Jonathan Rigby, Immune Regulation group CEO

Im­mune Reg­u­la­tion, tak­ing two clin­i­cal pro­grams to 're­set' the im­mune sys­tem, nets $53M+ Se­ries B

A lit­tle un­der two years af­ter a com­pa­ny re­brand­ing, Im­mune Reg­u­la­tion is tak­ing an even big­ger step to­ward ad­vanc­ing its goals.

For­mer­ly known as Peptin­no­vate, the British biotech an­nounced a $53.4 mil­lion Se­ries B ear­ly Mon­day morn­ing, help­ing to fur­ther ad­vance two clin­i­cal pro­grams in rheuma­toid arthri­tis and asth­ma. Though those are the two ini­tial in­di­ca­tions the com­pa­ny is fo­cus­ing on, CEO Jonathan Rig­by told End­points News he hopes the can­di­dates can be ap­plied to a broad swath of au­toim­mune dis­or­ders.

“We’re not look­ing for the nee­dle in the haystack; we kind of have a haystack made out of nee­dles,” Rig­by said.

Mon­day’s round was led by Morn­ing­side Ven­tures and in­clud­ed fund­ing from Lon­don-based 24Hay­mar­ket. Rig­by ex­pects the cash to go to­ward fur­ther Phase II tri­als in RA and al­ler­gic dis­eases and help the com­pa­ny build out its US in­fra­struc­ture, giv­ing the com­pa­ny run­way through 2022.

The the­o­ry be­hind Im­mune Reg­u­la­tion’s sci­ence, Rig­by says, is that its prod­ucts can “re­set” the im­mune sys­tem by in­ter­fer­ing with the com­mu­ni­ca­tion be­tween den­drit­ic cells and T cells when ex­posed to anti­gens, ef­fec­tive­ly re­duc­ing in­flam­ma­to­ry re­spons­es with­out sup­press­ing the body’s nat­ur­al de­fens­es. By do­ing so, this can help pa­tients with­out ex­pos­ing them to the po­ten­tial in­fec­tions that can af­flict in­di­vid­u­als tak­ing im­muno­sup­pres­sive drugs.

Im­mune Reg­u­la­tion’s lead pro­gram, re­ferred to as ‘1805, is a bind­ing im­munoglob­u­lin pro­tein that has com­plet­ed a Phase IIa tri­al in RA for pa­tients who had pre­vi­ous­ly been un­re­spon­sive to oth­er med­i­cines. With da­ta show­ing that the in­jectable ‘1805 in­duced re­mis­sion out to 12 weeks, Rig­by is tak­ing aim at Ab­b­Vie’s Hu­mi­ra, as­sert­ing his prod­ucts are more con­ve­nient than TN­Fs that need con­stant main­te­nance.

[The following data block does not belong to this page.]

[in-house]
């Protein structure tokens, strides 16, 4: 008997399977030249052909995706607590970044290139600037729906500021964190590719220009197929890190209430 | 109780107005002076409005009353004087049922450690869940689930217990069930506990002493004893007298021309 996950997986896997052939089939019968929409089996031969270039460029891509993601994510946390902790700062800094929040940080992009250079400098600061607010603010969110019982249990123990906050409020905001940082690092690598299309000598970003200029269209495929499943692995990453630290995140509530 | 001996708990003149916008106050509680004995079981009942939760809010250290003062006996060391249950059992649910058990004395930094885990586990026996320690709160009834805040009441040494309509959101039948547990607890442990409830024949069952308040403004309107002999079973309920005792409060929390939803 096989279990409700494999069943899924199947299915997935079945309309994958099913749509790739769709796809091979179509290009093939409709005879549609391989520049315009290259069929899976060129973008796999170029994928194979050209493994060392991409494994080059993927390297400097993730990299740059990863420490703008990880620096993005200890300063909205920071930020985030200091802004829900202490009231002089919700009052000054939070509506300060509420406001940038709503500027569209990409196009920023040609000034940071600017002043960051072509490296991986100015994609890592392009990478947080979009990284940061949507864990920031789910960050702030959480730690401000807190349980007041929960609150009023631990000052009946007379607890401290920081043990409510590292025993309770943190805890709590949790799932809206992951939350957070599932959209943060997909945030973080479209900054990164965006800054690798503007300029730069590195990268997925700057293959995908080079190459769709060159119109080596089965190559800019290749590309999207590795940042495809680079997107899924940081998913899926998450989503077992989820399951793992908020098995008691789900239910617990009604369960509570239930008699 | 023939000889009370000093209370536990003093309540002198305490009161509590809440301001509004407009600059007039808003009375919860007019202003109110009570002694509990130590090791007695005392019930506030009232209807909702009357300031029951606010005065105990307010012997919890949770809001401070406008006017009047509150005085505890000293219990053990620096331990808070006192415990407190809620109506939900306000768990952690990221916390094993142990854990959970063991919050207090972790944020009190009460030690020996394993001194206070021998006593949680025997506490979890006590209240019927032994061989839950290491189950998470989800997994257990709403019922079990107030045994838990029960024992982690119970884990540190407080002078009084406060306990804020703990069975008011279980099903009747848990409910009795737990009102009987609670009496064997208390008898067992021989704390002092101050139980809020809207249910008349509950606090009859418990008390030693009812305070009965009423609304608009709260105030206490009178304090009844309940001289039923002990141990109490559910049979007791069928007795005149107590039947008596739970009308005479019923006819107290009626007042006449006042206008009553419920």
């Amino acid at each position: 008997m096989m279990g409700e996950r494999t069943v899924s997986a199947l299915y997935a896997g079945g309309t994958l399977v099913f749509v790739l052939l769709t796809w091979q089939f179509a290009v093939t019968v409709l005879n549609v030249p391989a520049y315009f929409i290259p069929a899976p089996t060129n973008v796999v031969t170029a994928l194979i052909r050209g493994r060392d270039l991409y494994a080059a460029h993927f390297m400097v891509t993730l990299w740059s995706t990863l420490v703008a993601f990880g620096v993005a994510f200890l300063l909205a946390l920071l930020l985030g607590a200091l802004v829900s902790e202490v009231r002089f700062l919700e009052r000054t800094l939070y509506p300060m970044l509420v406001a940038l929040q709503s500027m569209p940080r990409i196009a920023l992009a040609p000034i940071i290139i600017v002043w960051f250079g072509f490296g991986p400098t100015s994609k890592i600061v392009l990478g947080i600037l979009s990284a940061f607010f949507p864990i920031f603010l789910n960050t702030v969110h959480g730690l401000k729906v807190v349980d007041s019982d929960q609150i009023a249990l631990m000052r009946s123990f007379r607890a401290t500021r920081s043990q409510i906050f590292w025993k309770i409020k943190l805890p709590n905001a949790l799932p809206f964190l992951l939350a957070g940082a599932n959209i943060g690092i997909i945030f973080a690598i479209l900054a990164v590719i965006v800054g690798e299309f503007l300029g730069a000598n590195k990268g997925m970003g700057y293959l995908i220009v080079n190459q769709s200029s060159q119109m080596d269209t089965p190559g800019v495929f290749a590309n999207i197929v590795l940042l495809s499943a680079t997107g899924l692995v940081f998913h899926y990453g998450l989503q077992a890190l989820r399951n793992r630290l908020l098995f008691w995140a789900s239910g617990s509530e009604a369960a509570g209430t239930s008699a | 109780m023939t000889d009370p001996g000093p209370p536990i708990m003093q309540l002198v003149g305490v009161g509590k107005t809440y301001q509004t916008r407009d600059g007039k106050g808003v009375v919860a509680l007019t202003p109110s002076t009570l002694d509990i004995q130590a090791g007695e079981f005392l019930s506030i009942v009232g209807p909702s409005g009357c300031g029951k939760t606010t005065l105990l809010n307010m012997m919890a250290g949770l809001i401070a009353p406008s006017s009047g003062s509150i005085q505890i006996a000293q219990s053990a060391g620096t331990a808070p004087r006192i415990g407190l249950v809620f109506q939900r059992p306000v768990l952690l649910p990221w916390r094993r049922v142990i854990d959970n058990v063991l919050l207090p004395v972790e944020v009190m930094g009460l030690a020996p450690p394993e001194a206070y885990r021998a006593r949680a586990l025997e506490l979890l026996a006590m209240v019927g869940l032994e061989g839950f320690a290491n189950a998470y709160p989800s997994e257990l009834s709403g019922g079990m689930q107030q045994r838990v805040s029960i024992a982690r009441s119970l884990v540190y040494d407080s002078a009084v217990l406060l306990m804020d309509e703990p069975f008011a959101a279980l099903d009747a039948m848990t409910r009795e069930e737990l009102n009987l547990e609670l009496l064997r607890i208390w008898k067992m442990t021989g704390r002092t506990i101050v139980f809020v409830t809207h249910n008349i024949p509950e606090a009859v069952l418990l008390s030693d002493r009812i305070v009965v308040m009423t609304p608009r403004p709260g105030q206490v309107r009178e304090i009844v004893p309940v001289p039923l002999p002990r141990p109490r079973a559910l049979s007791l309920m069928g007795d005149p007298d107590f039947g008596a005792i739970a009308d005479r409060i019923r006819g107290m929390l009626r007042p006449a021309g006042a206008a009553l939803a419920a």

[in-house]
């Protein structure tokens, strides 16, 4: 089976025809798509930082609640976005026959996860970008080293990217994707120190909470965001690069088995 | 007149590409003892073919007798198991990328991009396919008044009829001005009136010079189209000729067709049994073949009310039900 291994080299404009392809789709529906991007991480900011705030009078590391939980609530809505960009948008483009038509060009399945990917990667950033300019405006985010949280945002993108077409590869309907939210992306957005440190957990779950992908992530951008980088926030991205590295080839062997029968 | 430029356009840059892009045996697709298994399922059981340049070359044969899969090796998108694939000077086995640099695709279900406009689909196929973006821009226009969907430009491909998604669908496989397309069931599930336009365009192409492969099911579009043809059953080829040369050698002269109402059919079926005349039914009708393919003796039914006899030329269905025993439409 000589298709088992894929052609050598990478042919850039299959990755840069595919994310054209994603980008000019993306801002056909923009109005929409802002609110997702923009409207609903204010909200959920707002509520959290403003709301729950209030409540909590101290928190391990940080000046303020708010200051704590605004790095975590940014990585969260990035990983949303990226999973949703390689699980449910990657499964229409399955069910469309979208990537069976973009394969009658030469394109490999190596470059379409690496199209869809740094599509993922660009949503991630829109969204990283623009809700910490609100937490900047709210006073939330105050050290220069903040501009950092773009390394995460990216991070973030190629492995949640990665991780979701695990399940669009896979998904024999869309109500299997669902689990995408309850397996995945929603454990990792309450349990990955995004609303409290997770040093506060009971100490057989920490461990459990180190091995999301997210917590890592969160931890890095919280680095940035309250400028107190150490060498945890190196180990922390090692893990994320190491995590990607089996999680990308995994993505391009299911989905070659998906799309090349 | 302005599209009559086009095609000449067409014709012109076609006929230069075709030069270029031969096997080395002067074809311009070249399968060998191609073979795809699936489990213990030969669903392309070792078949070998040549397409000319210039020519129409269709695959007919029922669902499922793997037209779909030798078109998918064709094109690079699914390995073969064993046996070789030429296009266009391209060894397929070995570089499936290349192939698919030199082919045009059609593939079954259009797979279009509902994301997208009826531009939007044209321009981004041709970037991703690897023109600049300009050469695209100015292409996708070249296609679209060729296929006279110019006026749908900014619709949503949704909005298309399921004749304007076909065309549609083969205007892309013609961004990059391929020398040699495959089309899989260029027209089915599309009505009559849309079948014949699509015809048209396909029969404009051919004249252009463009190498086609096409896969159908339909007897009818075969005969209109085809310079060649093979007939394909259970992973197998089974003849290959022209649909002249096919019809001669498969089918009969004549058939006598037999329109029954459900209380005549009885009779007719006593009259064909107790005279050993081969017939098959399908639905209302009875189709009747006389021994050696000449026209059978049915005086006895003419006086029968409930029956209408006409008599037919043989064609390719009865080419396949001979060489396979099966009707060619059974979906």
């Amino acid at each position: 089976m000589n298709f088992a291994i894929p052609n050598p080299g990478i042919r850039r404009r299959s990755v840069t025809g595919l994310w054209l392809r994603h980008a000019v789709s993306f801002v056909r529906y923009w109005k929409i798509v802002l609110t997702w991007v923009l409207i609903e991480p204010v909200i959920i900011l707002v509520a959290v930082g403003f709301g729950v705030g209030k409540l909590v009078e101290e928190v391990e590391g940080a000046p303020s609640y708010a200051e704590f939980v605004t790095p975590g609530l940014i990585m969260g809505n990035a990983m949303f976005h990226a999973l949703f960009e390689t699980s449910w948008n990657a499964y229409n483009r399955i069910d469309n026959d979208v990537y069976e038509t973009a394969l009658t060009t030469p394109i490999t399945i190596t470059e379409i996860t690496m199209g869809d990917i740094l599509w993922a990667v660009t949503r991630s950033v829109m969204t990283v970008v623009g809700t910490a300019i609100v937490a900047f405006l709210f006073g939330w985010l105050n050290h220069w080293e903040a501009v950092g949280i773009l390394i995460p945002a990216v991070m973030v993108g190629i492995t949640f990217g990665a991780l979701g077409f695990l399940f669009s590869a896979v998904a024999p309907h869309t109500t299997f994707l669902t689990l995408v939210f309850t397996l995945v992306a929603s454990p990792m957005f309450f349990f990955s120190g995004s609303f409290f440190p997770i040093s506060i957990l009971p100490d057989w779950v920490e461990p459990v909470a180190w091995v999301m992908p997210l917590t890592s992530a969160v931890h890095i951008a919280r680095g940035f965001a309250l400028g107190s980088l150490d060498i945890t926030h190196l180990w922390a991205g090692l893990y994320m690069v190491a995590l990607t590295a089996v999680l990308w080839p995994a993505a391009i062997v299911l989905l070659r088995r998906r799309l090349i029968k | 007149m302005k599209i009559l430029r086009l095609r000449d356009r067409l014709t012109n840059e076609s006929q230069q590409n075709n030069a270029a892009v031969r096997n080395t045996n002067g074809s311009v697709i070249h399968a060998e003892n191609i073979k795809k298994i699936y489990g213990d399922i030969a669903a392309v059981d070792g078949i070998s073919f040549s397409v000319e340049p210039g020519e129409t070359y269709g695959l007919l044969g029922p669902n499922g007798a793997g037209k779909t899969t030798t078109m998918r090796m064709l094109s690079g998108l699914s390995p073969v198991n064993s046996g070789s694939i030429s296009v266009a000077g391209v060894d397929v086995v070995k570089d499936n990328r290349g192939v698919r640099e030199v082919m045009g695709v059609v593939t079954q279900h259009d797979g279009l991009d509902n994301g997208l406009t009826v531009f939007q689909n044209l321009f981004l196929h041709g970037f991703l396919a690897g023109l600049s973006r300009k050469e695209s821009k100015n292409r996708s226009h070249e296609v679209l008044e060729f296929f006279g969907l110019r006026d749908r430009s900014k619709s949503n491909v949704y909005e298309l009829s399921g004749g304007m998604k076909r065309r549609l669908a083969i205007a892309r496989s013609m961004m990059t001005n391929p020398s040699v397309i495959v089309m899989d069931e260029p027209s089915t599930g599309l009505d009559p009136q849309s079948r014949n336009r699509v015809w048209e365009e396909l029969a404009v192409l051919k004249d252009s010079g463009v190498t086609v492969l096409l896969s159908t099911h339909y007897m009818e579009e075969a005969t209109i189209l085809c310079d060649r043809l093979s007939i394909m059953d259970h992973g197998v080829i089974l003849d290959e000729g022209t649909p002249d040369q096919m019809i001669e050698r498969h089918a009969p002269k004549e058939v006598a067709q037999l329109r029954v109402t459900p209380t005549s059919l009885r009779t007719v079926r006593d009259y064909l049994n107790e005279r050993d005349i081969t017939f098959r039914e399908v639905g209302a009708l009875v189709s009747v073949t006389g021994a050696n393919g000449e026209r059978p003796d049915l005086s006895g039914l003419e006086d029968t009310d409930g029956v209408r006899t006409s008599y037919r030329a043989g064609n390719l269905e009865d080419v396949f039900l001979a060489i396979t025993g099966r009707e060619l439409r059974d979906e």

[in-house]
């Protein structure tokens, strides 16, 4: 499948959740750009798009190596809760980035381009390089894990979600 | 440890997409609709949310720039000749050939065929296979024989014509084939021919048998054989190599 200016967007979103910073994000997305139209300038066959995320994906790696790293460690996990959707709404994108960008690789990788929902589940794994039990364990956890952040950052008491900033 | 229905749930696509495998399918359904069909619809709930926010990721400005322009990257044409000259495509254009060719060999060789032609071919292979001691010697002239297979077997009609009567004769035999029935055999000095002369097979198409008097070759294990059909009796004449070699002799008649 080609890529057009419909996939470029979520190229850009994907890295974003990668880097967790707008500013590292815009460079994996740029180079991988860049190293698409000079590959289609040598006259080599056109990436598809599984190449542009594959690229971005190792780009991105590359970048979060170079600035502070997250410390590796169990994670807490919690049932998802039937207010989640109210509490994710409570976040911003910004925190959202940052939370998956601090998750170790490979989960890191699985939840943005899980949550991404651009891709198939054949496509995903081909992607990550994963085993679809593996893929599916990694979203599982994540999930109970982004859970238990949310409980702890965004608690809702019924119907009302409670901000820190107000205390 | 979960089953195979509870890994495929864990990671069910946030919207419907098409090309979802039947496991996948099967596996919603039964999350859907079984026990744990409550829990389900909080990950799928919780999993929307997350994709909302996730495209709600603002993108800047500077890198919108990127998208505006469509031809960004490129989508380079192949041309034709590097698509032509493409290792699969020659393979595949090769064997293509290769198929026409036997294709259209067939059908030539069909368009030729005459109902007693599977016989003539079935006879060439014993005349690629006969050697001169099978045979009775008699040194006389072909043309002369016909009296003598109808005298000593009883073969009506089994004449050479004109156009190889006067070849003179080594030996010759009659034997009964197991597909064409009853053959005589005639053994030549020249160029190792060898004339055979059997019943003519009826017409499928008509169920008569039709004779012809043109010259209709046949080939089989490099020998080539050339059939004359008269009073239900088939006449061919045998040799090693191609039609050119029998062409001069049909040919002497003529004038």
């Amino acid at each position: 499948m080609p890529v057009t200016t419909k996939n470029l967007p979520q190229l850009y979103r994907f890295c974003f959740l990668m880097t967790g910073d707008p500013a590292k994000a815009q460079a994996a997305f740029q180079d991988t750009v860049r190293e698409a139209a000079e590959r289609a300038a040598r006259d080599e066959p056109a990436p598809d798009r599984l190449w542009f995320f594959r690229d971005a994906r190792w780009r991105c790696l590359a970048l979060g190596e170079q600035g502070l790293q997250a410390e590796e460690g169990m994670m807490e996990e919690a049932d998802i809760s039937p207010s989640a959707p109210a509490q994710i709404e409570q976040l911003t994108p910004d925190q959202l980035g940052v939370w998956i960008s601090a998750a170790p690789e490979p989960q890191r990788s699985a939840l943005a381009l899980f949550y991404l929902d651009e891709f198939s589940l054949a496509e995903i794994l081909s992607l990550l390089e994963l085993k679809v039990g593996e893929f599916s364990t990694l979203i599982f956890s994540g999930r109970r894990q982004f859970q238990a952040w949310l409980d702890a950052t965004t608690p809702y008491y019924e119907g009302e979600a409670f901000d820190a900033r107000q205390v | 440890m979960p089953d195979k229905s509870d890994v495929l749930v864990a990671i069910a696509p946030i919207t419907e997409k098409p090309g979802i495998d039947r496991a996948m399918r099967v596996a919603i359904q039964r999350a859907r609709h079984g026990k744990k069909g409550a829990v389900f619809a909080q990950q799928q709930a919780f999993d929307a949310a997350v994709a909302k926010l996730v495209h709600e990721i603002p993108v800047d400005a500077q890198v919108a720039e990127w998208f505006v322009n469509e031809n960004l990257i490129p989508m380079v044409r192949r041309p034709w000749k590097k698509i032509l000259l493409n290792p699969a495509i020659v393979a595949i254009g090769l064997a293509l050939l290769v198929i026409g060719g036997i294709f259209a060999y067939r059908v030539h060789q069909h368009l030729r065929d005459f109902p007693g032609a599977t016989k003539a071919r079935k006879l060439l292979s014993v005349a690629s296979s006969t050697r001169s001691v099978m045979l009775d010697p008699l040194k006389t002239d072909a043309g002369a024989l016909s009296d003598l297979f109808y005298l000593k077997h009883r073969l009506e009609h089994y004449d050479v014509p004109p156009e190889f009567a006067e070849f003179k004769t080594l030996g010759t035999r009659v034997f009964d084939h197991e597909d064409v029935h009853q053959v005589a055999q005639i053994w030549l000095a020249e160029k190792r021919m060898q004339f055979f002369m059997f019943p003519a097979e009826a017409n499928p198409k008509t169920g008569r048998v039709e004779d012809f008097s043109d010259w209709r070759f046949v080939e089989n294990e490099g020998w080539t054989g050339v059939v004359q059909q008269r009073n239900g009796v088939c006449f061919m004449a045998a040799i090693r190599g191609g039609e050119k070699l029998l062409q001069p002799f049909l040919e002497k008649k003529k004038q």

“These drugs re­quire chron­ic dos­ing, so a pa­tient takes an in­jec­tion every cou­ple of weeks or every month,” Rig­by said, adding that the ef­fects of ‘1805 last for sev­er­al months.

‘1104, mean­while, is a pep­tide that seeks to in­crease the ex­pres­sion of A20, re­duc­ing the in­flam­ma­tion re­sponse in asth­ma. Prepa­ra­tions for Phase II tri­als have al­ready be­gun and Im­mune Reg­u­la­tion is ex­pect­ed to be­gin those at some point next year. The com­pa­ny is al­so look­ing at whether or not the pro­gram can be an ef­fec­tive ther­a­peu­tic for pa­tients hos­pi­tal­ized with Covid-19.

Try­ing to take a piece of Hu­mi­ra’s pie is a tall task for any biotech, let alone one that didn’t have any US em­ploy­ees be­fore Rig­by was ap­point­ed to steer the ship back in April. Ab­b­Vie’s block­buster, ap­proved in sev­er­al in­di­ca­tions such as arthri­tis, plaque pso­ri­a­sis and ul­cer­a­tive col­i­tis, has been one of the world’s best-sell­ing drugs for years and pulled in more than $19 bil­lion in glob­al sales last year.

But Rig­by is con­fi­dent that Im­mune Reg­u­la­tion has a fair chance to eat in­to, at the very least, some of that mar­ket share. Though he re­mained tight-lipped about which spe­cif­ic ar­eas he’d take his pro­grams, Rig­by said the im­me­di­ate next steps in­volve go­ing in­to rare au­toim­mune dis­eases. Clin­i­cal tri­als for ‘1805 and ‘1104 in that field are al­so ex­pect­ed to be­gin next year.